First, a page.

Haiku man’s arrest ‘turned everything around’

Defendant gets three months in jail for possession of drugs, guns

A Haiku man who said it was the “worst day and best day” when police seized quantities of methamphetamine, marijuana, guns and ammunition in a search of his residence was sentenced Wednesday to a three-month jail term.

Benjamin Inciong, 48, was placed on four years’ probation as part of his sentence imposed Wednesday.

Both the defense and prosecution recommended probation and no additional jail for Inciong, saying he was doing well in drug treatment.

“This case changed his life,” said Inciong’s attorney, Myles Breiner. “The day he was arrested, it turned everything around.”

“The day I was arrested was probably the worst day of my life,” Inciong said in court. “But then it was also the most positive day of my life.”

He said the arrest “put me in the same path as my support group, the great people that I’ve come to know, my counselor, my kids, my job, my girlfriend.”

Inciong was arrested April 25 when police executed warrants to search him and his residence on Ulumalu Place.

Police reported finding two loaded semiautomatic handguns, an unloaded revolver and a bolt-action rifle, 40.33 grams of crystal methamphetamine, 4.27 grams of burned crystal methamphetamine scrapings, 76.78 grams of marijuana and four types of ammunition, as well as paraphernalia associated with drug use and distribution.

He had pleaded no contest to a reduced charge of second-degree promoting of a dangerous drug and being a felon in possession of a firearm, with other charges dismissed in exchange for his pleas.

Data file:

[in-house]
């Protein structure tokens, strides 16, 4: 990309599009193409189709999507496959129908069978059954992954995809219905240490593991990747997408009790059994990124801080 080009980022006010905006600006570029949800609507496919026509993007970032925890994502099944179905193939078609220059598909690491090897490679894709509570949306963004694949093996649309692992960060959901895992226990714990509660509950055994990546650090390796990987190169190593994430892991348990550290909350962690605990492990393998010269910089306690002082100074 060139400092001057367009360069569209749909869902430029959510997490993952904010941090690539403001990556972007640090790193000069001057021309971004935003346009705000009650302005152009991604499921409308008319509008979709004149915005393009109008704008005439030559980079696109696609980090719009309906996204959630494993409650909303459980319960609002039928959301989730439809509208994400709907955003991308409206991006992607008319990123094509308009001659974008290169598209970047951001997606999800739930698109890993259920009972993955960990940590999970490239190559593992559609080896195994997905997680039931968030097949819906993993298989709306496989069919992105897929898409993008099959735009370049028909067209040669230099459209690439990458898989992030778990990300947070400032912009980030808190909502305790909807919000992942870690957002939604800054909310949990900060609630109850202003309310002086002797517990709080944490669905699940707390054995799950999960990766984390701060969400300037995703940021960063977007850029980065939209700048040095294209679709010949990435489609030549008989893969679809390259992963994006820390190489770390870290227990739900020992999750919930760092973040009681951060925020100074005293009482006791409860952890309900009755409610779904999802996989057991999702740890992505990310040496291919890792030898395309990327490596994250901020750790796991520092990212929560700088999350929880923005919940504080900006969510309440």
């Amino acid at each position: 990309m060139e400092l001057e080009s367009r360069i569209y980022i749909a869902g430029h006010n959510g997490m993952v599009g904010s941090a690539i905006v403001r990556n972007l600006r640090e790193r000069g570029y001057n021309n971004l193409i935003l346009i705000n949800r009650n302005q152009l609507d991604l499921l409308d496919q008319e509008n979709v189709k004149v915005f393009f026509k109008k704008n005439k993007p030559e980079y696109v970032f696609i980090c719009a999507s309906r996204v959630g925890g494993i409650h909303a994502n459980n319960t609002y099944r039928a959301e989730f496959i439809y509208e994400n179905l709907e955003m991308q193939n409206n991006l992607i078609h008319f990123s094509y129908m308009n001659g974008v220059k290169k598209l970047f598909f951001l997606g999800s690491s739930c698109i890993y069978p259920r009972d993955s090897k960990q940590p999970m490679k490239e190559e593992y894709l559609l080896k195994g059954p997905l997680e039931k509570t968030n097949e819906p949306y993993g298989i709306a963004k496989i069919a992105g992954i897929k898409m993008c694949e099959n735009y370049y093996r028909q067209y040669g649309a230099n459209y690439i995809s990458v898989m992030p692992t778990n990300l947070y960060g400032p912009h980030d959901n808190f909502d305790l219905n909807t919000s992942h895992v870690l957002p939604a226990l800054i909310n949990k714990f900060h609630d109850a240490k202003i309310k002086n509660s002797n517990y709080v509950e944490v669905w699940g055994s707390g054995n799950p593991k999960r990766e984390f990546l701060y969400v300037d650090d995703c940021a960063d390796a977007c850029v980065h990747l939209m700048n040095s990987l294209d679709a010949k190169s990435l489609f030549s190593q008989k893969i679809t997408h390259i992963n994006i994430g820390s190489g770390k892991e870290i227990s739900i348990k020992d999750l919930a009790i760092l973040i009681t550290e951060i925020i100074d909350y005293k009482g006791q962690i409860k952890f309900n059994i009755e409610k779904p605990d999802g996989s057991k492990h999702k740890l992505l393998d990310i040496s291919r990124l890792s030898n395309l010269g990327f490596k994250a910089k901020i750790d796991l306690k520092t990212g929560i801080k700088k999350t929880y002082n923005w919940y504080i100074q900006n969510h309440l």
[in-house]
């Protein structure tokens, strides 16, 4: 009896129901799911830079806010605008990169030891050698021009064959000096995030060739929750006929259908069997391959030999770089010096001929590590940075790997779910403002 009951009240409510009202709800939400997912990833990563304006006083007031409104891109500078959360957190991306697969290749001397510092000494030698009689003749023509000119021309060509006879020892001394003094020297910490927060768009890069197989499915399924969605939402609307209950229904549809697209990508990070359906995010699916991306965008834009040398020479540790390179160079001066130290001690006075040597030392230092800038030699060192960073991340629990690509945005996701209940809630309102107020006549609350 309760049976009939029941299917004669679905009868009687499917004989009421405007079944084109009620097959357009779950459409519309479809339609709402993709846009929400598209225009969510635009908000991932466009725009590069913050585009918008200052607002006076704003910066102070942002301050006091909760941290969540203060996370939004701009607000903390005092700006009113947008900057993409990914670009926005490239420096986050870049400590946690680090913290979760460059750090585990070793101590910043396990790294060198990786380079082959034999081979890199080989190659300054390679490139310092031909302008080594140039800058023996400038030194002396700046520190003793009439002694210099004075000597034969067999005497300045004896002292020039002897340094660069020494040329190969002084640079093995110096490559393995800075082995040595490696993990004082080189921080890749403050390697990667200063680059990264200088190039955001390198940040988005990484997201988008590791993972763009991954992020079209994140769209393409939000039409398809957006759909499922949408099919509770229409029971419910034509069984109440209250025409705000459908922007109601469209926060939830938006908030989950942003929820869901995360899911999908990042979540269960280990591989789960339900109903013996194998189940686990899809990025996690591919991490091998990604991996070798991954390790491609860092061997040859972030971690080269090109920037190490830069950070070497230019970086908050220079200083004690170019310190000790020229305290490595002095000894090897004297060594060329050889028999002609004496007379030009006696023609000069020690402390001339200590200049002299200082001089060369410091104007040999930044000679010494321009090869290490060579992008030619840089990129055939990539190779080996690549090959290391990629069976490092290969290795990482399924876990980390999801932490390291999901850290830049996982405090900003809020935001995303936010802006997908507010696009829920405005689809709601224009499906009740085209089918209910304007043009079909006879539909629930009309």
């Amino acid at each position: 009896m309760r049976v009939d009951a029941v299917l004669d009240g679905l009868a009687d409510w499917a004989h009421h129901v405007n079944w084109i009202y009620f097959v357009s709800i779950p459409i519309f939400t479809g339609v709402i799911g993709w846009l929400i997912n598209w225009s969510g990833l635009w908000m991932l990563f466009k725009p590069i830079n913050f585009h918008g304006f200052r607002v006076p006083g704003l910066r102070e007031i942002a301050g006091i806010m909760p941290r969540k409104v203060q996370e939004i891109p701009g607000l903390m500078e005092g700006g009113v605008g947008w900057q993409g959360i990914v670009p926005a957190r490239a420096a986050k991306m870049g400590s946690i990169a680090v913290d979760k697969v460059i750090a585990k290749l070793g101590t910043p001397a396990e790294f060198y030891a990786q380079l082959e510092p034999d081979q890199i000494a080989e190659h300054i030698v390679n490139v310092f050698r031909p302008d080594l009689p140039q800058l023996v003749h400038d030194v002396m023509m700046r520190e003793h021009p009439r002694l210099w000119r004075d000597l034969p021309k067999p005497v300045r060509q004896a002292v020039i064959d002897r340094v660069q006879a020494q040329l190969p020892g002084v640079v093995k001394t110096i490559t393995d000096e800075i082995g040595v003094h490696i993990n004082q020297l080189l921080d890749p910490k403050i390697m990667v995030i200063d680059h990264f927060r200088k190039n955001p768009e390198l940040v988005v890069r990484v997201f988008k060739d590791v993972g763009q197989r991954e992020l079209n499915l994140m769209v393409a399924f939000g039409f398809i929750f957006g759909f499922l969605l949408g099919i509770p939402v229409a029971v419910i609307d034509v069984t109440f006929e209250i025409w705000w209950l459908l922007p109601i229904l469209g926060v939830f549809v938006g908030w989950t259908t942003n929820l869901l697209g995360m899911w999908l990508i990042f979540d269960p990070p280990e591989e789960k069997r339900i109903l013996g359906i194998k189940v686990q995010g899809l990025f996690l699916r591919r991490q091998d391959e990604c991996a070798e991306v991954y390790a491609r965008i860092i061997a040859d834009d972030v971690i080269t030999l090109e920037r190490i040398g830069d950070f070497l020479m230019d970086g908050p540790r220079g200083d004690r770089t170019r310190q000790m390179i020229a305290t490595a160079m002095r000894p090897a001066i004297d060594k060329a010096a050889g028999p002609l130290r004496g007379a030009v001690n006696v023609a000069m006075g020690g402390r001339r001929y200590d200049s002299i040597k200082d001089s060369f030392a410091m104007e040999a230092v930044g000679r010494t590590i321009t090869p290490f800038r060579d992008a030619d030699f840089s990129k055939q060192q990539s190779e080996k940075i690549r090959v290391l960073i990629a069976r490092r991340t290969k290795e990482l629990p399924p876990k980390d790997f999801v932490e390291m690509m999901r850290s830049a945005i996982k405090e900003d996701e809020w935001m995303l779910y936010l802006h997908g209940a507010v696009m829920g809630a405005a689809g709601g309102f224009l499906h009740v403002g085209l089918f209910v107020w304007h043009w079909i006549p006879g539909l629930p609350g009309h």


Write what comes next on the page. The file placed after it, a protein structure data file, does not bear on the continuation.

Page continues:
In sentencing Inciong, 2nd Circuit Judge Rhonda Loo said she was concerned about the quantity of drugs found, as well as Inciong’s prior criminal history.

“You’ve been around the block more times than I can count,” Loo told Inciong. “You’ve been on probation for prior drug offenses, firearm offenses. You’ve actually served a term of imprisonment.

“When you tell me on April 25, 2019, this was the best day and worst day, I want to believe you very, very much.

“I have to balance the good with the bad and the bad with the good.”

Loo noted that police reported illegal items were scattered in various locations, including a drawer in a bedroom. Some contraband was found in a safe in a bedroom, according to police.

“Were you a considerate felon? I don’t know,” Loo said. “But you should not have been in possession of these firearms.”

She said Inciong’s family members, neighbors and others wrote letters to the court supporting him.

“Everybody talks about what a gracious person you are, what a generous person you are,” Loo said. “Mr. Jekyll and Mr. Hyde, what happened on April 25? Did you fall off the horse? Did you fall off the wagon?”

She said she had considered sentencing Inciong to prison before reading the letters and deciding he deserved a chance at probation.

As part of his probation, Inciong was ordered to perform 200 hours of community service. He was ordered not to consume alcohol or illegal drugs.

The firearms and ammunition that police seized were forfeited to the state.

Inciong, who previously spent eight days in jail, was ordered to turn himself in Friday morning to serve the rest of the jail sentence.

According to court records, charges were dismissed against Inciong’s girlfriend, Ramona Fernandez, who had been charged as a co-defendant in the case.

* Lila Fujimoto can be reached at lfujimoto@mauinews.com.


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